The child protection agency explained to Melissa that to try and reunite with her children that she would have to seek help with her addictions and prove effort in that area, to regularly pass drug tests, to have no contact with her former boyfriend and participate in all legal action against him regarding the assault, to maintain a safe, clean and stable home for her children to return to, and to regularly attend her supervised visits 3 times a week and show appropriate parenting. If Melissa shows consistant effort in these areas she could have her children back in 3-6 months.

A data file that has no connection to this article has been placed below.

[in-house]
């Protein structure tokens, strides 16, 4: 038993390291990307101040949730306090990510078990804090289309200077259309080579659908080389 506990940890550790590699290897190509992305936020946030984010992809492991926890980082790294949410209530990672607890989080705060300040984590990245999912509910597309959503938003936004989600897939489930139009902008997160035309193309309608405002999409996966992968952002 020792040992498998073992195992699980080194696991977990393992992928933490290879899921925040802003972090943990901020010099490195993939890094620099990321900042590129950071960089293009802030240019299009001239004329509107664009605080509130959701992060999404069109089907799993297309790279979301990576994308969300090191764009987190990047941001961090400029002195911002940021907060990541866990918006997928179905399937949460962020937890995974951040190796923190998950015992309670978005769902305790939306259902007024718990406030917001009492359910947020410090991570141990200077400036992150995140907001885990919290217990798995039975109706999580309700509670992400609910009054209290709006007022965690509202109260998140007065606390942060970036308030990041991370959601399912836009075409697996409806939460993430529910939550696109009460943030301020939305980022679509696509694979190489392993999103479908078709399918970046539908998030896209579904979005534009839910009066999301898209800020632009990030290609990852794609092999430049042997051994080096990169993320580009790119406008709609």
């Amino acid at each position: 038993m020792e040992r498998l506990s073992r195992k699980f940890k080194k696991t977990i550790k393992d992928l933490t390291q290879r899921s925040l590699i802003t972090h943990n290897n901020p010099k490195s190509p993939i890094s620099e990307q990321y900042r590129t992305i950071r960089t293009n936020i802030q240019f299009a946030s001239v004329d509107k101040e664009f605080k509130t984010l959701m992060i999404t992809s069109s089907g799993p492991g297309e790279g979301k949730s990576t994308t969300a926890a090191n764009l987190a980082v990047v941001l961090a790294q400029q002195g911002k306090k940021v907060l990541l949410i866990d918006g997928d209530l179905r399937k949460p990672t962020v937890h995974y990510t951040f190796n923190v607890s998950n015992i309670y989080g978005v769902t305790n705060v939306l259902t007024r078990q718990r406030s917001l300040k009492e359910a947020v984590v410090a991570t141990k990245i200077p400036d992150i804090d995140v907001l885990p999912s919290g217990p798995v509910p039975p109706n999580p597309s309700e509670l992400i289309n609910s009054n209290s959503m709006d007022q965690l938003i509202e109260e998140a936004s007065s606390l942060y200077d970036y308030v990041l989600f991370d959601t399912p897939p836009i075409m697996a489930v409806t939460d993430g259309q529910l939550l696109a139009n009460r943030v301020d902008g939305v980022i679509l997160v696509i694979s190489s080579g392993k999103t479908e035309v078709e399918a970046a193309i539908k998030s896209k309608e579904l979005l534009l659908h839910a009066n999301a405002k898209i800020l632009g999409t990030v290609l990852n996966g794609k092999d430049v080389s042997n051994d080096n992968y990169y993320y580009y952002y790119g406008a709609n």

more than 9 months has passed and melissa has moved to a smaller apartment and is living with a roommate with a criminal past, has refused efforts from police to testify against her boyfriend, and has missed several visits with her children. she has tested clean for Cocaine consistently but has been positive fore marijuana more than once. The Case supervisor is considering recommending the children for permanent care on the basis that Melissa isnt interested in re-gaining custody.

    Upon asking Melissa, the case worker learns that :
    1. When the children were removed, Melissa lost her child tax benefit and social assistance payment and was unable to afford the apartment she was living in at the time of removal so she moved to a smaller one.
    2. she had lots of difficulty finding work in the rural community she is from where many people know her circumstances and is working under the table currently for less than minimum wage.